"If Any Fire Endures beyond Its Flame": An Interview with Dana Gioia

By Snyder, Robert Lance | Christianity and Literature, Autumn 2006 | Go to article overview

"If Any Fire Endures beyond Its Flame": An Interview with Dana Gioia


Snyder, Robert Lance, Christianity and Literature


Dana Gioia, Chairman of the National Endowment for the Arts since 2003, has been noted for his work as a poet, critic, and anthologist. He has published three volumes of poetry, and his poems, translations, essays, and reviews have appeared in many magazines and anthologies. His 1991 essay in The Atlantic Monthly, "Can Poetry Matter?," is often viewed as one of the most influential literary essays in recent history, and his critical collection, Can Poetry Matter?: Essays on Poetry and American Culture, was a finalist for the 1992 National Book Critics Award in Criticism.

Gioia was born in Los Angeles in 1950 and earned B.A. and M.B.A degrees from Stanford University as well as an M.A. in Comparative Literature from Harvard University. He worked for 15 years as a business executive, eventually serving as a vice president at General Foods. In 1992 Gioia left the business world to become a full-time writer.

The following interview was conducted by Robert Lance Snyder, editor of Christianity and Literature from 1989 to 2004.

INTERVIEWER'S NOTE: During February 2002, while teaching Interrogations at Noon in an upper-division course titled "Studies in Genre: Poetry," I first corresponded with Dana Gioia regarding his third collection of poems, which subsequently won an American Book Award. In response to my letter, Mr. Gioia graciously forwarded various materials on his career and poetry. A few months later we discussed the possibility o fan interview for Christianity and Literature. I had thought that this project might be undertaken at the CCL Southeastern Regional Meeting held at Mercer University in April 2003, where Mr. Gioia delivered the keynote address, but before that meeting his confirmation as Chairman of the National Endowment for the Arts escalated immeasurably his responsibilities and commitments. Over the next eighteen months other circumstances arose to render a face-to-face interview extremely difficult. Accordingly, by mid-2005 I sent Mr. Gioia a series of questions that we collaborated on refining in light of his responses. Several redactions later the exchange assumed its present form. I am immensely grateful to Mr. Gioia for his patience throughout this process and especially for his characteristic generosity in permitting Christianity and Literature to reprint eight of his poems in this issue in conjunction with the interview.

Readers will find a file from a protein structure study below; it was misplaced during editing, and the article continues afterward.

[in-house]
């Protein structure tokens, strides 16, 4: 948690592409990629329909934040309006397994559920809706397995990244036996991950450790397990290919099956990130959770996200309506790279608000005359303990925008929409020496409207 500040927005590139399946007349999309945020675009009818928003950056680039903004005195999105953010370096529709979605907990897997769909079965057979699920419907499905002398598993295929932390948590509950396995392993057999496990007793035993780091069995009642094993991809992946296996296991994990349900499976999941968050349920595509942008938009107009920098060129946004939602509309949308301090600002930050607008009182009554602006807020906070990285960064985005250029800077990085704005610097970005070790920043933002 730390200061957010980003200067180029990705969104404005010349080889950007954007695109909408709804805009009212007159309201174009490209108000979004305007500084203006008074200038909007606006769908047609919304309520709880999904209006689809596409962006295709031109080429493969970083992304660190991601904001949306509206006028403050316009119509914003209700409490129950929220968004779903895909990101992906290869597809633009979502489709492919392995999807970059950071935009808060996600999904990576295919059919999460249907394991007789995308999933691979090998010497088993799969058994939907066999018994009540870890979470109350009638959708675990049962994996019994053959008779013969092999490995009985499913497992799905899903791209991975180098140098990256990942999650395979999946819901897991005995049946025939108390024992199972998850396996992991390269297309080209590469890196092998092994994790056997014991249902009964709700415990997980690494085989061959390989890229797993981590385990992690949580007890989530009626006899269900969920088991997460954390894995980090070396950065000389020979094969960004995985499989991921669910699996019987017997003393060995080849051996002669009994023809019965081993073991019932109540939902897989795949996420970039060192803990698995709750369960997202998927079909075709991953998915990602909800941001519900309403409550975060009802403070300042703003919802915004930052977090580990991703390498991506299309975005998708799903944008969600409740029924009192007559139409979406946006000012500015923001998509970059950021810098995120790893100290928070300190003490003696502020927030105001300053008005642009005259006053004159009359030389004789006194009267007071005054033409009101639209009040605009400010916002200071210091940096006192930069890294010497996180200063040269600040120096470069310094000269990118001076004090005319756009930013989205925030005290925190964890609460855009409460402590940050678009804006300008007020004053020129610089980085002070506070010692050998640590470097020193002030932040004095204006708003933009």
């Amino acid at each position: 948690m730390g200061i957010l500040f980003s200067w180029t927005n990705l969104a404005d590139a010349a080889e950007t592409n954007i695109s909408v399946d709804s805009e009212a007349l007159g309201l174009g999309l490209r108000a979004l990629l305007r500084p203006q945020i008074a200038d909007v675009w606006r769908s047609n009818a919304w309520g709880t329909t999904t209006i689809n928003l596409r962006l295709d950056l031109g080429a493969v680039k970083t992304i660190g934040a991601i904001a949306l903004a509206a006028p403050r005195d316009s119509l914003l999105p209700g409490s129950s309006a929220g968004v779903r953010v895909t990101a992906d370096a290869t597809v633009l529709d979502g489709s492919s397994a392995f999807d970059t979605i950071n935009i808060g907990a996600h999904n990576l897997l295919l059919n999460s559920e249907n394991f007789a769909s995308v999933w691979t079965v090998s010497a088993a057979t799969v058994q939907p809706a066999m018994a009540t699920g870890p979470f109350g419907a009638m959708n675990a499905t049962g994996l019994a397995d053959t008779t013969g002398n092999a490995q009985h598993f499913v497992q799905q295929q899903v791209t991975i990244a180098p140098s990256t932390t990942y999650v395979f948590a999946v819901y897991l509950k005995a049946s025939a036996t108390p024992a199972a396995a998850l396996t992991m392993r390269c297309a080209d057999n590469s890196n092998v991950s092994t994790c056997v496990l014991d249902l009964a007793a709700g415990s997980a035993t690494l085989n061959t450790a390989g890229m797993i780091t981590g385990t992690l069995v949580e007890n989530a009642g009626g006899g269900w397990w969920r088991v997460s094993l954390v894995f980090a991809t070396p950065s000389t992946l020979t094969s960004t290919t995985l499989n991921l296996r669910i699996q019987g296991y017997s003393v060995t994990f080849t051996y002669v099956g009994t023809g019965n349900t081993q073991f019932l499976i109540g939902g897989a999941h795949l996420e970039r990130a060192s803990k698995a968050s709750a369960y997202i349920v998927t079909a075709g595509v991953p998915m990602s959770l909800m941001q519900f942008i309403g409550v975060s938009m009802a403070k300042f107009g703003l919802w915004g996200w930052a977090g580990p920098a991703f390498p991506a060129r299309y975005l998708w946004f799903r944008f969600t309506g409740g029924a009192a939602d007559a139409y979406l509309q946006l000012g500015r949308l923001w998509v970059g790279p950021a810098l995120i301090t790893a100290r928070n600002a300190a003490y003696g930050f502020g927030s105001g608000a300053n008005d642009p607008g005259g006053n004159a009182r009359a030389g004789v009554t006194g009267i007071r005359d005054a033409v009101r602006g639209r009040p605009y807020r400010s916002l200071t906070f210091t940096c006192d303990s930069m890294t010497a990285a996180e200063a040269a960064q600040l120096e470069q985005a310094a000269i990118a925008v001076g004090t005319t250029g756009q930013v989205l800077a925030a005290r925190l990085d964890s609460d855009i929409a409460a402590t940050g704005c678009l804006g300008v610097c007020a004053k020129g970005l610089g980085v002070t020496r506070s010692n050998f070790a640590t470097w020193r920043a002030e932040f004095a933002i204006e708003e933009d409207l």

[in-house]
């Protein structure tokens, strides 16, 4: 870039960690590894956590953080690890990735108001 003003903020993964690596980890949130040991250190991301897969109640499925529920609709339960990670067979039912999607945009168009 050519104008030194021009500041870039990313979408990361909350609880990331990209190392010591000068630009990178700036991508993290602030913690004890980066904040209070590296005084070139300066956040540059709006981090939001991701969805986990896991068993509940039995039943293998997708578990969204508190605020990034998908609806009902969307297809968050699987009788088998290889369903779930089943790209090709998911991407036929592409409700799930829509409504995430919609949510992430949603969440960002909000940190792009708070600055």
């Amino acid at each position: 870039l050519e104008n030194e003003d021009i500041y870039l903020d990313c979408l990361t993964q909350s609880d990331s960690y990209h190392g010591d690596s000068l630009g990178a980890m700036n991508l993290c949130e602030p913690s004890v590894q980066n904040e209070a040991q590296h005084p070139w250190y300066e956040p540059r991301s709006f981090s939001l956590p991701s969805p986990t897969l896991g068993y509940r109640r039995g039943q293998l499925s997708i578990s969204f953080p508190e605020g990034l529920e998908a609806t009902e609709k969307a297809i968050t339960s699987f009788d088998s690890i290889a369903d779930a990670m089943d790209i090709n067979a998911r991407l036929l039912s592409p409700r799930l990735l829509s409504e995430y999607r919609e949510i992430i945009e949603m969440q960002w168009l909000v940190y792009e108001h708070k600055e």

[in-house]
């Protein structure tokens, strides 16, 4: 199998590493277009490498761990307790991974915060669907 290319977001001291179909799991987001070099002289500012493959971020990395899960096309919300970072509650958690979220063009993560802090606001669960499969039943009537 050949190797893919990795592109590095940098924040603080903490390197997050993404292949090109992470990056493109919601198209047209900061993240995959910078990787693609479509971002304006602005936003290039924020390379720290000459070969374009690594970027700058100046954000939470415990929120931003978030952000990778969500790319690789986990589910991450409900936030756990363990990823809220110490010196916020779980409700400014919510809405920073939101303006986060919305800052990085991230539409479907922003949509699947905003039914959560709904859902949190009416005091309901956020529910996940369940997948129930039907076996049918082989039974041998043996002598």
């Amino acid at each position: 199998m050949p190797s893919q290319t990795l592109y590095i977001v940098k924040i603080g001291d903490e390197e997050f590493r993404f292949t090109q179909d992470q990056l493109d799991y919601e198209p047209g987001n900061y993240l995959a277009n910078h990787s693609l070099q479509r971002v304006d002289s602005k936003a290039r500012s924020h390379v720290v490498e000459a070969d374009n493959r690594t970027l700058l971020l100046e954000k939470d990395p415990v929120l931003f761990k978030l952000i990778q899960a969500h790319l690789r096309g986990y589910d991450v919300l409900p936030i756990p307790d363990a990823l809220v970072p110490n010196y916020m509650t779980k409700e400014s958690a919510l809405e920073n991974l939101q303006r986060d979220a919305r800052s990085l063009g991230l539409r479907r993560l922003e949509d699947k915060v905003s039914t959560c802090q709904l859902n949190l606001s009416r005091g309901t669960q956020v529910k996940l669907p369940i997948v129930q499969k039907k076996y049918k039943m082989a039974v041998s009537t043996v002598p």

RLS: In God and the Imagination: On Poets, Poetry, and the Ineffable (2002), Paul Mariani quotes the concluding lines of Wallace Stevens's "Final Soliloquy of the Interior Paramour":

   Here, now, we forget each other and ourselves.
   We feel the obscurity of an order, a whole,
   A knowledge, that which arranged the rendezvous,

   Within its vital boundary, in the mind.
   We say God and the imagination are one ...
   How high that highest candle lights the dark.

Mariani states that the passage indicates this poet's "self-humbling before the Sublime," but he also points out how shiftily evasive is the modernist qualifier "We say" in the line: "We say God and the imagination are one" (246). How do you construe Stevens here? Are God and the imagination one?

DG: Stevens's splendid "Final Soliloquy of the Interior Paramour" is one of his last poems, written after a lifetime of meditation on the problematic meaning of existence in a world without God. Stevens tried to posit the human imagination as an adequate substitute for divinity. He developed a complex and subtle worldview in which all values were created by the human imagination.

On his deathbed, however, Stevens reportedly asked the hospital chaplain to baptize him into the Catholic Church. Once you start to ponder that spiritual decision in the face of death--which is at once both extraordinary and commonplace--you notice that Stevens's late poetry is saturated with his longing for faith in some transcendent reality. I would, therefore, interpret Stevens's famous line in light of his own spiritual journey. …

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